An excellent way to broaden children’s preexisting emotional vocabulary.

FEELINGS

From the TouchThinkLearn series

Evocative, poetic expressions of various emotions wrapped in an innovative tactile package.

It starts with the emotion “joy,” a raised, gloriously yellow die-cut chick cavorting on the left-hand page with a circular die cut serving as both a picture of a shining sun and a recess for the chick to fit into on the right. Though the book’s many raised and indented pieces fit together neatly, they aren’t always exact mirrors of each other—a neat touch. Each double-page spread offers a pair of word clusters, with (in the first one) a joy-inspired word bank first, followed by a second grouping that’s woven loosely together into a poem that actually carries a plot. In “sadness,” which details the “freeze • melt • puddle” demise of a snowman, the die-cut, drippy remains easily communicate the sense of “sob • snuffle • whimper.” Because feelings are so abstract and the vocabulary herein quite high level, with words like grit and cower, this may fly over the heads of the traditional board-book crowd, but perceptive preschoolers should enjoy the challenge of both the poems and the new language. Graphically simple shapes in bold colors are inviting, and some spreads, like one in which two “playful’’ squirrels caper opposite a teary “left out,” friend tell a perfect visual story. Most of Deneux’s risks pay off, like an angry red crayon accompanied by “exasperated” scribbles, but “surprise,” which confronts a mother duck and two ducklings with a hatchling alligator, concludes with an unsettling, conversation-starting “snap!”

An excellent way to broaden children’s preexisting emotional vocabulary. (Board book. 2-6)

Pub Date: March 9, 2021

ISBN: 978-1-7972-0379-9

Page Count: 16

Publisher: Chronicle Books

Review Posted Online: May 19, 2021

Kirkus Reviews Issue: today

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Adults will do better skipping the book and talking with their children.

AN ABC OF EQUALITY

Social-equity themes are presented to children in ABC format.

Terms related to intersectional inequality, such as “class,” “gender,” “privilege,” “oppression,” “race,” and “sex,” as well as other topics important to social justice such as “feminism,” “human being,” “immigration,” “justice,” “kindness,” “multicultural,” “transgender,” “understanding,” and “value” are named and explained. There are 26 in all, one for each letter of the alphabet. Colorful two-page spreads with kid-friendly illustrations present each term. First the term is described: “Belief is when you are confident something exists even if you can’t see it. Lots of different beliefs fill the world, and no single belief is right for everyone.” On the facing page it concludes: “B is for BELIEF / Everyone has different beliefs.” It is hard to see who the intended audience for this little board book is. Babies and toddlers are busy learning the names for their body parts, familiar objects around them, and perhaps some basic feelings like happy, hungry, and sad; slightly older preschoolers will probably be bewildered by explanations such as: “A value is an expression of how to live a belief. A value can serve as a guide for how you behave around other human beings. / V is for VALUE / Live your beliefs out loud.”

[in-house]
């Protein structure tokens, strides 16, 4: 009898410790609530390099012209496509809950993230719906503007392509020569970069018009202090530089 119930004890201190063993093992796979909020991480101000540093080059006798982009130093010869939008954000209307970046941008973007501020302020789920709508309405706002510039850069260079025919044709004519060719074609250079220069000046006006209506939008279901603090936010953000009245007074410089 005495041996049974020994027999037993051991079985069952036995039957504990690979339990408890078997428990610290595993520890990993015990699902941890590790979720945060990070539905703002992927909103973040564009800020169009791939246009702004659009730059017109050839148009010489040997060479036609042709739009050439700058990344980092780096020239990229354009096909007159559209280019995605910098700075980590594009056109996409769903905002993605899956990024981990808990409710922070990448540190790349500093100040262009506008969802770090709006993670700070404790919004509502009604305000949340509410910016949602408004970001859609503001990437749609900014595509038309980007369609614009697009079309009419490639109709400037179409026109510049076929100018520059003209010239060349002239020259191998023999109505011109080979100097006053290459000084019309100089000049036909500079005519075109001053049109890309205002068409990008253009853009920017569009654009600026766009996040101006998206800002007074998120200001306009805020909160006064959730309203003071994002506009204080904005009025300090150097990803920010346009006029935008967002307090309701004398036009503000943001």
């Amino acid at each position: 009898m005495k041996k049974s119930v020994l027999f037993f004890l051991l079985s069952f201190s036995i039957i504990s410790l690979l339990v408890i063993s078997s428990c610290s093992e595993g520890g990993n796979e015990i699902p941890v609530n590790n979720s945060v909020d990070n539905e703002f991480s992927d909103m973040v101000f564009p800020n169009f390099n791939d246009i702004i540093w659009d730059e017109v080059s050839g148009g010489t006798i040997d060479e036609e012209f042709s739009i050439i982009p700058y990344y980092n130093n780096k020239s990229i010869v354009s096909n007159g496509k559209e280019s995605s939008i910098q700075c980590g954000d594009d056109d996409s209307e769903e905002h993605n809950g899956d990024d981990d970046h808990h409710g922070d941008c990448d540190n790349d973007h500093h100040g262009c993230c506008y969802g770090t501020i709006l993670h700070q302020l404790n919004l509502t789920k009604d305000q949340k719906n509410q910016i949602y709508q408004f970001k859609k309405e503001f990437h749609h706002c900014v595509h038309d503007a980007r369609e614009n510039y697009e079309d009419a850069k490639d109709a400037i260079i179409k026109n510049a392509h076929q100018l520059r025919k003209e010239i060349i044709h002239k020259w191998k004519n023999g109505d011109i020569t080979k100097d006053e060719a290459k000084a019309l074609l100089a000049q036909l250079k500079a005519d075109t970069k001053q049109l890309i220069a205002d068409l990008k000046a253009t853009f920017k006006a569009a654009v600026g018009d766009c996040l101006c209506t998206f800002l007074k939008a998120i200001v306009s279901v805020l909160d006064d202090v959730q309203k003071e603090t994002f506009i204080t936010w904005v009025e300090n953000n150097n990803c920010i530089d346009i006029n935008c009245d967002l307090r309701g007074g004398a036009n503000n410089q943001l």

Adults will do better skipping the book and talking with their children. (Board book. 4-6)

Pub Date: Sept. 3, 2019

ISBN: 978-1-78603-742-8

Page Count: 52

Publisher: Frances Lincoln

Review Posted Online: Sept. 24, 2019

Kirkus Reviews Issue: Oct. 15, 2019

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Genial starter nonfiction.

THE HUMAN BODY

From the PlayTabs series

Panels activated by sliding tabs introduce youngsters to the human body.

The information is presented in matter-of-fact narration and captioned, graphically simple art featuring rounded lines, oversized heads and eyes, and muted colors. The sliding panels reveal new scenes on both sides of the page, and arrows on the large tabs indicate the direction to pull them (some tabs work left and right and others up and down). Some of the tabs show only slight changes (a white child reaches for a teddy bear, demonstrating how arms and hands work), while others are much more surprising (a different white child runs to a door and on the other side of the panel is shown sitting on the toilet). The double-page spreads employ broad themes as organizers, such as “Your Body,” “Eating Right,” and “Taking Care of Your Body.” Much of the content is focused on the outside of the body, but one panel does slide to reveal an X-ray image of a skeleton. While there are a few dark brown and amber skin tones, it is mostly white children who appear in the pages to demonstrate body movements, self-care, visiting the doctor, senses, and feelings. The companion volume, Baby Animals, employs the same style of sliding panels to introduce youngsters to little critters and their parents, from baboons to penguins.

Genial starter nonfiction. (Board book. 2-5)

Pub Date: March 5, 2019

ISBN: 978-2-40800-850-5

Page Count: 12

Publisher: Twirl/Chronicle

Review Posted Online: Jan. 28, 2019

Kirkus Reviews Issue: Feb. 15, 2019

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